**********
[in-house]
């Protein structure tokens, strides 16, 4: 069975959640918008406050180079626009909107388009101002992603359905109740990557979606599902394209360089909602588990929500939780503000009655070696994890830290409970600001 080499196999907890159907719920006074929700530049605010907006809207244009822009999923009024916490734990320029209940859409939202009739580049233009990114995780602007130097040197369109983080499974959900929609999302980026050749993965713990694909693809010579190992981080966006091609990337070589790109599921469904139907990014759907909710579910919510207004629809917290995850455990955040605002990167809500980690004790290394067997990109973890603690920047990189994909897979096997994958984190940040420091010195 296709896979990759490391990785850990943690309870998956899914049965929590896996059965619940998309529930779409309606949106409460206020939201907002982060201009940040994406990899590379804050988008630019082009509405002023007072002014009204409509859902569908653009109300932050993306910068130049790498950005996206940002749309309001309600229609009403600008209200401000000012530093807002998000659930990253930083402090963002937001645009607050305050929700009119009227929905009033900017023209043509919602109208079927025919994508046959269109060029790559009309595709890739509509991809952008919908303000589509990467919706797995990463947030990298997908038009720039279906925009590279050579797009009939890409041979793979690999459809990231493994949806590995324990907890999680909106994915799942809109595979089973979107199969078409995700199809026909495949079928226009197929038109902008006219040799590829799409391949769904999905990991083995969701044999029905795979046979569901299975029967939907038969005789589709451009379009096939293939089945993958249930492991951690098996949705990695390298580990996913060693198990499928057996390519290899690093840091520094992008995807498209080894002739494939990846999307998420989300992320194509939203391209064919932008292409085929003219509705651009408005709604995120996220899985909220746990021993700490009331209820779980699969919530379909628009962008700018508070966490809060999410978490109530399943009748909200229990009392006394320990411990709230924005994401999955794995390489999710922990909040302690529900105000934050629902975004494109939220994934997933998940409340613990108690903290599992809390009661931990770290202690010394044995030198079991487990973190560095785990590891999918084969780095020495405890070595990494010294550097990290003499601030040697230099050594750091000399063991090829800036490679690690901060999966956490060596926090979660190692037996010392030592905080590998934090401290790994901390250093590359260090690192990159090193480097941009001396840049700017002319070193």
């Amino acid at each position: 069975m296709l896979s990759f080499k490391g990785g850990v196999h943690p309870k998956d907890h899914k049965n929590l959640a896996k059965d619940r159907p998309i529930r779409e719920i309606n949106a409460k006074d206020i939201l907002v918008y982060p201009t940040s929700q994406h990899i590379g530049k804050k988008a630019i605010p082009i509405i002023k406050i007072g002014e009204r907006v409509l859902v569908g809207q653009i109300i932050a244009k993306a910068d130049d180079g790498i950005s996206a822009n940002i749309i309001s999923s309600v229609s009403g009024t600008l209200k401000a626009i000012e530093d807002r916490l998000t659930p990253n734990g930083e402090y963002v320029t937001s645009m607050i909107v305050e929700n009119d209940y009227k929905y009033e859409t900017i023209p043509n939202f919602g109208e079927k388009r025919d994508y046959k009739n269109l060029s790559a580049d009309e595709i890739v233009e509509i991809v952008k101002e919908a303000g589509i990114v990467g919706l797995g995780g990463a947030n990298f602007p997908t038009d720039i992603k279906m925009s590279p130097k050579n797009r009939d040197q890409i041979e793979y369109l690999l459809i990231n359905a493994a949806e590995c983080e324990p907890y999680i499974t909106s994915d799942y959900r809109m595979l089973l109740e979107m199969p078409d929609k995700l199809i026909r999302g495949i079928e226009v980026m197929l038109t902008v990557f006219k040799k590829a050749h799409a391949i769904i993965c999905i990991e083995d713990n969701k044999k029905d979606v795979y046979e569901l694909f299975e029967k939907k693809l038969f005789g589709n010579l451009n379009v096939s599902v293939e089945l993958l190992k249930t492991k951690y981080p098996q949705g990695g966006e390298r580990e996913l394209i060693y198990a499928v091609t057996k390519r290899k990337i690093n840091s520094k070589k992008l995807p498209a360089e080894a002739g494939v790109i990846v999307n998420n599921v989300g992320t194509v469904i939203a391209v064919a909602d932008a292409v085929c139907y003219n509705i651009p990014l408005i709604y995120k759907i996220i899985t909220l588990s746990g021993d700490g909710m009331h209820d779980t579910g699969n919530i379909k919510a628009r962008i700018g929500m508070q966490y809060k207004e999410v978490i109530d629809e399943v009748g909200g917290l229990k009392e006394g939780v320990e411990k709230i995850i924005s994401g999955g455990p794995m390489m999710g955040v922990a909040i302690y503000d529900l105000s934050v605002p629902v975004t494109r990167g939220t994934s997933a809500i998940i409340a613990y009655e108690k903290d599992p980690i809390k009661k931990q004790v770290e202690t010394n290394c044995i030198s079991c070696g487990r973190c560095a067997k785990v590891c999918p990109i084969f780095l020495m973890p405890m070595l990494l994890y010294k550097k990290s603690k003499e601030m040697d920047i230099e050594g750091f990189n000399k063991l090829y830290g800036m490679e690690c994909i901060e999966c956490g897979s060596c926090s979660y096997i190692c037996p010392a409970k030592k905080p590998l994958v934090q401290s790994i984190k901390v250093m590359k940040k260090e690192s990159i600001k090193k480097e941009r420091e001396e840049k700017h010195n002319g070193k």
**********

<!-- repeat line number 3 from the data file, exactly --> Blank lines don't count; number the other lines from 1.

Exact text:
């Amino acid at each position: 069975m296709l896979s990759f080499k490391g990785g850990v196999h943690p309870k998956d907890h899914k049965n929590l959640a896996k059965d619940r159907p998309i529930r779409e719920i309606n949106a409460k006074d206020i939201l907002v918008y982060p201009t940040s929700q994406h990899i590379g530049k804050k988008a630019i605010p082009i509405i002023k406050i007072g002014e009204r907006v409509l859902v569908g809207q653009i109300i932050a244009k993306a910068d130049d180079g790498i950005s996206a822009n940002i749309i309001s999923s309600v229609s009403g009024t600008l209200k401000a626009i000012e530093d807002r916490l998000t659930p990253n734990g930083e402090y963002v320029t937001s645009m607050i909107v305050e929700n009119d209940y009227k929905y009033e859409t900017i023209p043509n939202f919602g109208e079927k388009r025919d994508y046959k009739n269109l060029s790559a580049d009309e595709i890739v233009e509509i991809v952008k101002e919908a303000g589509i990114v990467g919706l797995g995780g990463a947030n990298f602007p997908t038009d720039i992603k279906m925009s590279p130097k050579n797009r009939d040197q890409i041979e793979y369109l690999l459809i990231n359905a493994a949806e590995c983080e324990p907890y999680i499974t909106s994915d799942y959900r809109m595979l089973l109740e979107m199969p078409d929609k995700l199809i026909r999302g495949i079928e226009v980026m197929l038109t902008v990557f006219k040799k590829a050749h799409a391949i769904i993965c999905i990991e083995d713990n969701k044999k029905d979606v795979y046979e569901l694909f299975e029967k939907k693809l038969f005789g589709n010579l451009n379009v096939s599902v293939e089945l993958l190992k249930t492991k951690y981080p098996q949705g990695g966006e390298r580990e996913l394209i060693y198990a499928v091609t057996k390519r290899k990337i690093n840091s520094k070589k992008l995807p498209a360089e080894a002739g494939v790109i990846v999307n998420n599921v989300g992320t194509v469904i939203a391209v064919a909602d932008a292409v085929c139907y003219n509705i651009p990014l408005i709604y995120k759907i996220i899985t909220l588990s746990g021993d700490g909710m009331h209820d779980t579910g699969n919530i379909k919510a628009r962008i700018g929500m508070q966490y809060k207004e999410v978490i109530d629809e399943v009748g909200g917290l229990k009392e006394g939780v320990e411990k709230i995850i924005s994401g999955g455990p794995m390489m999710g955040v922990a909040i302690y503000d529900l105000s934050v605002p629902v975004t494109r990167g939220t994934s997933a809500i998940i409340a613990y009655e108690k903290d599992p980690i809390k009661k931990q004790v770290e202690t010394n290394c044995i030198s079991c070696g487990r973190c560095a067997k785990v590891c999918p990109i084969f780095l020495m973890p405890m070595l990494l994890y010294k550097k990290s603690k003499e601030m040697d920047i230099e050594g750091f990189n000399k063991l090829y830290g800036m490679e690690c994909i901060e999966c956490g897979s060596c926090s979660y096997i190692c037996p010392a409970k030592k905080p590998l994958v934090q401290s790994i984190k901390v250093m590359k940040k260090e690192s990159i600001k090193k480097e941009r420091e001396e840049k700017h010195n002319g070193k």